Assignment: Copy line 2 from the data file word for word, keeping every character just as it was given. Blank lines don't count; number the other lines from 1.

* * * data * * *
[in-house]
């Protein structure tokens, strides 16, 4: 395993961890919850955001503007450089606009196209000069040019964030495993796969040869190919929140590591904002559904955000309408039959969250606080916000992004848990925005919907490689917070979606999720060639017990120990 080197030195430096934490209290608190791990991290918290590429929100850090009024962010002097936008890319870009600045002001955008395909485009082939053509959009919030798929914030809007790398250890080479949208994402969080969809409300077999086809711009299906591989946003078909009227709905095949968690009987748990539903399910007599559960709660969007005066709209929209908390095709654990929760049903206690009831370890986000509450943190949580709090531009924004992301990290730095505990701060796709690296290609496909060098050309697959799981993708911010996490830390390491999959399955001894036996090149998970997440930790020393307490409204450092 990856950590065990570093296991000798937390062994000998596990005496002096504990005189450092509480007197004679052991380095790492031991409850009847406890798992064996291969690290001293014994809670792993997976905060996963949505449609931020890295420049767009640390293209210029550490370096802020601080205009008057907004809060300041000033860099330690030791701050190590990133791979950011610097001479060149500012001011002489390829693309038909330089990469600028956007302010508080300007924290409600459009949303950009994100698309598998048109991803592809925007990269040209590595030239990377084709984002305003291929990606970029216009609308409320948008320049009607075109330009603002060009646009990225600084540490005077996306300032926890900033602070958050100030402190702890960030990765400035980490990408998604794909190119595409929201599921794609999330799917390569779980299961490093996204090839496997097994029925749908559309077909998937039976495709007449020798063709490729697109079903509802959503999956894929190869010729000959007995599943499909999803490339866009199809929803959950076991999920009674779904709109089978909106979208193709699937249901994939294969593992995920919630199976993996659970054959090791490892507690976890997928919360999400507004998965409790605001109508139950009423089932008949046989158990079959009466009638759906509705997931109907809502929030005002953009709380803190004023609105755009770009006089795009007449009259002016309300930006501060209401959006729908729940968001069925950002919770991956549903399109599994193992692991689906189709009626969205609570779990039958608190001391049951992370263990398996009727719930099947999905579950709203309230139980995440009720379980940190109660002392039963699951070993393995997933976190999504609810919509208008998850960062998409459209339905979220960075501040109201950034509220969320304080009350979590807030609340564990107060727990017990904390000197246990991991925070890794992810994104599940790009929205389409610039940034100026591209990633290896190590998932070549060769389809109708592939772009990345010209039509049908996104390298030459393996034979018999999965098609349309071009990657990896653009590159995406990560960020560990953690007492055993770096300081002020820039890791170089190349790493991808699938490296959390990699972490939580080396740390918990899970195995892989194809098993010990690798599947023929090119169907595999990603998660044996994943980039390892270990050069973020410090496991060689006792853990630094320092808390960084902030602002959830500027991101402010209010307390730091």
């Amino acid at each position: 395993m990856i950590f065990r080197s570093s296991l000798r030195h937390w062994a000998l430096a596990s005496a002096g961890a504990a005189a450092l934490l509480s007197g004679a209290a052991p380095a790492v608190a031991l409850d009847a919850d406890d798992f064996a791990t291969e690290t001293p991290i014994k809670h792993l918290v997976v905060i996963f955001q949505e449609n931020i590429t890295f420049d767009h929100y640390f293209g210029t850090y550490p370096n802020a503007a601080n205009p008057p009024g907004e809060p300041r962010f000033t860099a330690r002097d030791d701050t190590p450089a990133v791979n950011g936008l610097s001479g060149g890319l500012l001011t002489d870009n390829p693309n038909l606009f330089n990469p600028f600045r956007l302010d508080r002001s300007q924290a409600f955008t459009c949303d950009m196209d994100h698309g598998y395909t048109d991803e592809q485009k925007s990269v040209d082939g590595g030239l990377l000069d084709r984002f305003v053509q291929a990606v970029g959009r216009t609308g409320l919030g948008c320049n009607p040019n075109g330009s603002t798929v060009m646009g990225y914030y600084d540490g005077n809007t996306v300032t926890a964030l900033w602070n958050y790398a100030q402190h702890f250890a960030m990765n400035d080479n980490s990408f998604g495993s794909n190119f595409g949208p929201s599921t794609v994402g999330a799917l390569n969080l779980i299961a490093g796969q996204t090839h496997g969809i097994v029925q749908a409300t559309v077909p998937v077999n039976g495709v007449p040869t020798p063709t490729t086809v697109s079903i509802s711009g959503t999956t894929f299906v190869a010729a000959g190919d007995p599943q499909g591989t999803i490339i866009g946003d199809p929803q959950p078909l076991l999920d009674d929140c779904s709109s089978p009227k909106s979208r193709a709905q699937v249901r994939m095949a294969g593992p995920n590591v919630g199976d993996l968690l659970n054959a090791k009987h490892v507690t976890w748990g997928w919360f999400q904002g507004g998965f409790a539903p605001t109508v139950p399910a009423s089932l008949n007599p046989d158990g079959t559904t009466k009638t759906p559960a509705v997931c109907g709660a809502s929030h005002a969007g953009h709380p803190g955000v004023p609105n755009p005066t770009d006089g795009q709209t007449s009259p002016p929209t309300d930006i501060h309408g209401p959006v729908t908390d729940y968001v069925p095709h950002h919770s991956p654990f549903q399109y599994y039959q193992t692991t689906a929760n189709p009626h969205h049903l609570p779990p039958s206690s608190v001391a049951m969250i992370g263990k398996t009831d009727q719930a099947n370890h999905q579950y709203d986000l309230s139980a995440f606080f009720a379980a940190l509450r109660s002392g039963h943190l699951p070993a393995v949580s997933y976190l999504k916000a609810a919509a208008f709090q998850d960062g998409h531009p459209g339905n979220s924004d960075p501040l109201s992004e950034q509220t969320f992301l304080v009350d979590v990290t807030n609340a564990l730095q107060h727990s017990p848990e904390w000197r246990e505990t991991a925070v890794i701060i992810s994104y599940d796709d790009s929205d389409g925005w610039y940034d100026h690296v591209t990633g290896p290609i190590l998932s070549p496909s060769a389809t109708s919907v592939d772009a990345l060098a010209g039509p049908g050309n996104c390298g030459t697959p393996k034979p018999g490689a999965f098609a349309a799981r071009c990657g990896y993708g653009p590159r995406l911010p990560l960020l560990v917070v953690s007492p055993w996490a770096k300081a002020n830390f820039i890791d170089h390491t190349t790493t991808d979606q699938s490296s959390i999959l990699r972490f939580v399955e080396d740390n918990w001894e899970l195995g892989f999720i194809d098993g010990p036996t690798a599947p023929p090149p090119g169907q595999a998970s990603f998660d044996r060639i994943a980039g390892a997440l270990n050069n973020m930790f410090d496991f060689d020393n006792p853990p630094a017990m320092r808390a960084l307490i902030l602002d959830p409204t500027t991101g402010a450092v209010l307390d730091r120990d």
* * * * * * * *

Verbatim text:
């Protein structure tokens, strides 16, 4: 395993961890919850955001503007450089606009196209000069040019964030495993796969040869190919929140590591904002559904955000309408039959969250606080916000992004848990925005919907490689917070979606999720060639017990120990 080197030195430096934490209290608190791990991290918290590429929100850090009024962010002097936008890319870009600045002001955008395909485009082939053509959009919030798929914030809007790398250890080479949208994402969080969809409300077999086809711009299906591989946003078909009227709905095949968690009987748990539903399910007599559960709660969007005066709209929209908390095709654990929760049903206690009831370890986000509450943190949580709090531009924004992301990290730095505990701060796709690296290609496909060098050309697959799981993708911010996490830390390491999959399955001894036996090149998970997440930790020393307490409204450092 990856950590065990570093296991000798937390062994000998596990005496002096504990005189450092509480007197004679052991380095790492031991409850009847406890798992064996291969690290001293014994809670792993997976905060996963949505449609931020890295420049767009640390293209210029550490370096802020601080205009008057907004809060300041000033860099330690030791701050190590990133791979950011610097001479060149500012001011002489390829693309038909330089990469600028956007302010508080300007924290409600459009949303950009994100698309598998048109991803592809925007990269040209590595030239990377084709984002305003291929990606970029216009609308409320948008320049009607075109330009603002060009646009990225600084540490005077996306300032926890900033602070958050100030402190702890960030990765400035980490990408998604794909190119595409929201599921794609999330799917390569779980299961490093996204090839496997097994029925749908559309077909998937039976495709007449020798063709490729697109079903509802959503999956894929190869010729000959007995599943499909999803490339866009199809929803959950076991999920009674779904709109089978909106979208193709699937249901994939294969593992995920919630199976993996659970054959090791490892507690976890997928919360999400507004998965409790605001109508139950009423089932008949046989158990079959009466009638759906509705997931109907809502929030005002953009709380803190004023609105755009770009006089795009007449009259002016309300930006501060209401959006729908729940968001069925950002919770991956549903399109599994193992692991689906189709009626969205609570779990039958608190001391049951992370263990398996009727719930099947999905579950709203309230139980995440009720379980940190109660002392039963699951070993393995997933976190999504609810919509208008998850960062998409459209339905979220960075501040109201950034509220969320304080009350979590807030609340564990107060727990017990904390000197246990991991925070890794992810994104599940790009929205389409610039940034100026591209990633290896190590998932070549060769389809109708592939772009990345010209039509049908996104390298030459393996034979018999999965098609349309071009990657990896653009590159995406990560960020560990953690007492055993770096300081002020820039890791170089190349790493991808699938490296959390990699972490939580080396740390918990899970195995892989194809098993010990690798599947023929090119169907595999990603998660044996994943980039390892270990050069973020410090496991060689006792853990630094320092808390960084902030602002959830500027991101402010209010307390730091």